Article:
September 05 2022 | Africa
African Tech Start-ups: The Gateway to Leapfrogging African Developmental Challenges

Historically, Africa has lagged in the technology space. However, in recent years, a new wave of tech startups emerging across Africa is promising to change the narrative. These start-ups are not only more innovative than those seen in the past, but they are also led by founders who have the ambition to solve some of the hardest problems that have plagued the continent. The expansion of mobile connectivity in Africa has facilitated the adoption of digital solutions and fueled innovation. Start-ups are emerging in a variety of tech sub-sectors such as Fintech, Healthtech, Edtech, and Insurtech, aiming to solve the continent’s challenges with innovative technologies such as the Internet of Things (IoT), Artificial Intelligence (AI), machine learning, and blockchain.   Focus on innovation and technology The informal sector is a significant source of employment and a major contributor to economic activity in Africa. Africa’s tech startups have recently started to seize this opportunity to build scalable businesses that aim to address this market. According to Khaled Ben Jilani, a senior partner at Africinvest, a Pan-African private equity and venture capital firm, “the potential impact of innovation in the African start-up space is large and imminent due to the size of its gaps and the set of converging positive factors, or innovation drivers.” Cracking Africa’s long-standing developmental problems will increasingly become a commercial tech opportunity for entrepreneurs. The opportunities are uncountable, especially as Africa’s broadband and smartphone penetration rates continue to increase.   Africa’s growing start-up ecosystem Over the last few years, Africa's startup ecosystem has grown exponentially. According to Briter Bridges and GSMA, the number of active innovation hubs in Africa reached 643 in Q4 2019, up from 314 in 2016, 442 in 2018, and 618 in Q2 2019. Even though Africa has more than six hundred innovation hubs, nearly half of these hubs are concentrated in only four countries, or what was identified as the “innovation quadrangle”: Nigeria (90 hubs), South Africa (78 hubs), Egypt (56 hubs), and Kenya (50 hubs).   Support from Venture Capital (VC) firms is key to the growth of African start-ups Funding has long been a challenge for African start-ups, but the tide has started to turn in the last few years. VC firms have in the past been skeptical about investing in African start-ups, as they believed the continent is characterized by higher risk. However, African venture capital investment inflows have been steadily increasing over the last five years. VC firms have been increasingly more open to investing in African start-ups. Increasing funding rounds and a larger number of deals are being recorded every year. According to the Partech Africa Tech VC report, VC funding raised by African tech startups in 2019 amounted to US$2.02 billion, compared to US$1.16 billion in 2018, representing 74% growth year on year.   Examples of African start-ups that are making waves on the continent Across Africa, technological innovation is starting to have an impact on multiple sectors, including energy, agriculture, banking, healthcare, entertainment, transport, education, and many more. Many tech startups are emerging to help the continent overcome its developmental challenges. Examples of such start-ups include the following: Logistics: Kobo360 (Nigeria): A freight logistics platform that assists cargo owners, truck drivers, and cargo recipients in achieving an effective supply chain. Kobo360’s goal is to facilitate the transportation of goods. Agritech: Twiga (Kenya): A mobile-based, cashless business-to-business (B2B) supply platform that connects farmers to millions of small and medium-sized vendors in African cities. Twiga connects farmers and vendors to trusted, modern markets. Healthtech DabaDoc (Morocco): DabaDoc has developed a technology that allows for instant doctor appointment bookings. DabaDoc connects millions of patients with thousands of doctors across Africa and significantly improves the doctor discovery process. Fintech Yoco (South Africa): A technology company that builds tools and services that facilitate payments, with the aim of unlocking economic opportunities for small businesses.   Although it's unlikely that tech start-ups will be able to address all of Africa’s development challenges overnight, they can potentially be the driving force behind Africa's growth. Therefore, African countries should do more to support them, such as through entrepreneurial ecosystems and appropriate skill development programmes, regulations that streamline business procedures, a stable political and economic climate, incubators and accelerators, subsidized infrastructure such as office space, and so on. Only then will Africa reap the full benefits of tech start-ups. Author: Jonathan Sumbobo   Sources:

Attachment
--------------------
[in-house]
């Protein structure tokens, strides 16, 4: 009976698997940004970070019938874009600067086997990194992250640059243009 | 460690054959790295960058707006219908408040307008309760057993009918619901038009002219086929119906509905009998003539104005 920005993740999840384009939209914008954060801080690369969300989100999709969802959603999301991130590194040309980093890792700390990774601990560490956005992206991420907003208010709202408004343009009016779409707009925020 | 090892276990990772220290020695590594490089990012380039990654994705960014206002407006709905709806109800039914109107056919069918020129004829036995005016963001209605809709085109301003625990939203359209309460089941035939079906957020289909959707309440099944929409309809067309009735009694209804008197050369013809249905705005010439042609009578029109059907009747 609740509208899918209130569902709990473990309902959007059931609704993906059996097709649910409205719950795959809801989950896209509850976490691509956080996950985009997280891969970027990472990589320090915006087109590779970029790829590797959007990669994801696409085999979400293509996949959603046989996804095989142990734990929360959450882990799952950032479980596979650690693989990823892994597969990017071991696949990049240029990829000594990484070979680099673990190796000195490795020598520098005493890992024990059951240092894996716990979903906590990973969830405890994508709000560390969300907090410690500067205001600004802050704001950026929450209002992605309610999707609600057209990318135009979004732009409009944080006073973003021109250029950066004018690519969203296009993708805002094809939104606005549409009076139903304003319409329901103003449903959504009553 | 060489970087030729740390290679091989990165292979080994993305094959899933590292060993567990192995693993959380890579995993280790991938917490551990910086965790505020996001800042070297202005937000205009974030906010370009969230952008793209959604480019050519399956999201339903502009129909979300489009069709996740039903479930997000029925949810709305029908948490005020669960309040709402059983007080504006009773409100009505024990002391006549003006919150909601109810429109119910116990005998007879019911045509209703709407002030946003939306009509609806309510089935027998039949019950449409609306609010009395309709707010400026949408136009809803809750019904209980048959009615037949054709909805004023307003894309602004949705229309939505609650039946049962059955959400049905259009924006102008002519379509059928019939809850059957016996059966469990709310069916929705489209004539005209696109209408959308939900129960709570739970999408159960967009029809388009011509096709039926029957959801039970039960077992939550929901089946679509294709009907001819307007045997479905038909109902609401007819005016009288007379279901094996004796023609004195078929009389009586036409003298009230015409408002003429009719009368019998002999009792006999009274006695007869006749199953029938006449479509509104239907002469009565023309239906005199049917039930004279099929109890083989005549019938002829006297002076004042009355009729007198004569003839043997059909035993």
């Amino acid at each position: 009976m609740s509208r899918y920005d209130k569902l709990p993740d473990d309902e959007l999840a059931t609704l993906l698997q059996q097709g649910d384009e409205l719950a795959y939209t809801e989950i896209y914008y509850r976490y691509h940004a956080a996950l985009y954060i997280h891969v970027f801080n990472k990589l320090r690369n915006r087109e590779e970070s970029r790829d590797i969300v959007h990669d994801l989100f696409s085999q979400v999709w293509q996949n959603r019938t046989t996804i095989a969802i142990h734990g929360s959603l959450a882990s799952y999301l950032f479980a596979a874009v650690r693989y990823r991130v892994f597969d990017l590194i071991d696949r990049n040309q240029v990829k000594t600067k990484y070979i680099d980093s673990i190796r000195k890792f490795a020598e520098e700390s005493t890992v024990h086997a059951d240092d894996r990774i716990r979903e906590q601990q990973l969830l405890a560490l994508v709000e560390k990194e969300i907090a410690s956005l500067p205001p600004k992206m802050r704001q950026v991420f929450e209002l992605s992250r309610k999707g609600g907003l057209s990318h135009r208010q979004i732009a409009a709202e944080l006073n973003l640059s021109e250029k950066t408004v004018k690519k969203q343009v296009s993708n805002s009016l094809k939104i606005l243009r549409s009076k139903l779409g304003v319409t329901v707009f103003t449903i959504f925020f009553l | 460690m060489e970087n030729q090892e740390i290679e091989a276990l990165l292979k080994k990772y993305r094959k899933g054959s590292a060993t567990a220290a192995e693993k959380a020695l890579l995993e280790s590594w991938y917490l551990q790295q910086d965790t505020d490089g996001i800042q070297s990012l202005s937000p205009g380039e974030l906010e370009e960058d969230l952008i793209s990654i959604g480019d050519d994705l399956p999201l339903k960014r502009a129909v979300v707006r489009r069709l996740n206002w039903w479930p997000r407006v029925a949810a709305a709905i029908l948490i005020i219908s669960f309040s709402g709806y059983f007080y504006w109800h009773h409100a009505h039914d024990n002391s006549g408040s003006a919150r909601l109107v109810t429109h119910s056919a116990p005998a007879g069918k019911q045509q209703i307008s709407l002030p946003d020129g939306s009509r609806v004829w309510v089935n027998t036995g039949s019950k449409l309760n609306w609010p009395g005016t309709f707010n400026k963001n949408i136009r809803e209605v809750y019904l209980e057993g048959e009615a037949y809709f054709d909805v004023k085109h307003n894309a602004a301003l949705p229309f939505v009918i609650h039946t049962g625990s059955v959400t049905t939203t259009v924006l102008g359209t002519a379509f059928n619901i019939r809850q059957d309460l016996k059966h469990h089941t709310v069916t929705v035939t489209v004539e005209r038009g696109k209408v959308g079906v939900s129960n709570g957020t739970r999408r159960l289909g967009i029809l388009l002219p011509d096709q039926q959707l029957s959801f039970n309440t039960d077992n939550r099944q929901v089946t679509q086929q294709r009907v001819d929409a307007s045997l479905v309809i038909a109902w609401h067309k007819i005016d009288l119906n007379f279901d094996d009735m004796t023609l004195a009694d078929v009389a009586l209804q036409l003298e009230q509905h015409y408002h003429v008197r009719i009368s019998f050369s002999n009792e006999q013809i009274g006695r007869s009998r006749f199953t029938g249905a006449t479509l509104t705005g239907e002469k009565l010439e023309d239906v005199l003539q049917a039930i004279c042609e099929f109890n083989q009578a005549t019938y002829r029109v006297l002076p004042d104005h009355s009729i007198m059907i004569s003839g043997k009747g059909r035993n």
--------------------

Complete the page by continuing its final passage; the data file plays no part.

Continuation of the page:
More than one month after Suez Canal’s Clearance, the Ever Given Vessel still did not depart Egypt